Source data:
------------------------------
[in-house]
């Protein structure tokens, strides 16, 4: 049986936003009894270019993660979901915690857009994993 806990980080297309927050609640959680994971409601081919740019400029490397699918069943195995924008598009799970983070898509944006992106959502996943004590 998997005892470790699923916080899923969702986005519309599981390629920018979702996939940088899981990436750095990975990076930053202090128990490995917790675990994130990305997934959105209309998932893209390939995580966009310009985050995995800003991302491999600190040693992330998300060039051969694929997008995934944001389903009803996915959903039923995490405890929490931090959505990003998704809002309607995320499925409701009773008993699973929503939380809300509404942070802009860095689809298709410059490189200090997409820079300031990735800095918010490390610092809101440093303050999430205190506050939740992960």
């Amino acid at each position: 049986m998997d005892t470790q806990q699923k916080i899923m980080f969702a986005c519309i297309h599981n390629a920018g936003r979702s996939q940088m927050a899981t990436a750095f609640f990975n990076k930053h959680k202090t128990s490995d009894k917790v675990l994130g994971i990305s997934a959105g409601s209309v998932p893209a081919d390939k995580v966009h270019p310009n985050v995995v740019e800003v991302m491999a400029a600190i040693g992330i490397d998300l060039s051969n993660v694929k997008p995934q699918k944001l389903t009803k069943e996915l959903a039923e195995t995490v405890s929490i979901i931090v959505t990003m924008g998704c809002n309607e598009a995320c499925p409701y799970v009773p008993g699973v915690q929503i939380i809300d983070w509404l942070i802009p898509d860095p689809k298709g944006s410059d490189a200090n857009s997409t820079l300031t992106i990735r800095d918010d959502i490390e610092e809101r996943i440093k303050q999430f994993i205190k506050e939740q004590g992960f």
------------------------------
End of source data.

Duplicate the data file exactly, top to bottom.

[in-house]
């Protein structure tokens, strides 16, 4: 049986936003009894270019993660979901915690857009994993 806990980080297309927050609640959680994971409601081919740019400029490397699918069943195995924008598009799970983070898509944006992106959502996943004590 998997005892470790699923916080899923969702986005519309599981390629920018979702996939940088899981990436750095990975990076930053202090128990490995917790675990994130990305997934959105209309998932893209390939995580966009310009985050995995800003991302491999600190040693992330998300060039051969694929997008995934944001389903009803996915959903039923995490405890929490931090959505990003998704809002309607995320499925409701009773008993699973929503939380809300509404942070802009860095689809298709410059490189200090997409820079300031990735800095918010490390610092809101440093303050999430205190506050939740992960």
């Amino acid at each position: 049986m998997d005892t470790q806990q699923k916080i899923m980080f969702a986005c519309i297309h599981n390629a920018g936003r979702s996939q940088m927050a899981t990436a750095f609640f990975n990076k930053h959680k202090t128990s490995d009894k917790v675990l994130g994971i990305s997934a959105g409601s209309v998932p893209a081919d390939k995580v966009h270019p310009n985050v995995v740019e800003v991302m491999a400029a600190i040693g992330i490397d998300l060039s051969n993660v694929k997008p995934q699918k944001l389903t009803k069943e996915l959903a039923e195995t995490v405890s929490i979901i931090v959505t990003m924008g998704c809002n309607e598009a995320c499925p409701y799970v009773p008993g699973v915690q929503i939380i809300d983070w509404l942070i802009p898509d860095p689809k298709g944006s410059d490189a200090n857009s997409t820079l300031t992106i990735r800095d918010d959502i490390e610092e809101r996943i440093k303050q999430f994993i205190k506050e939740q004590g992960f």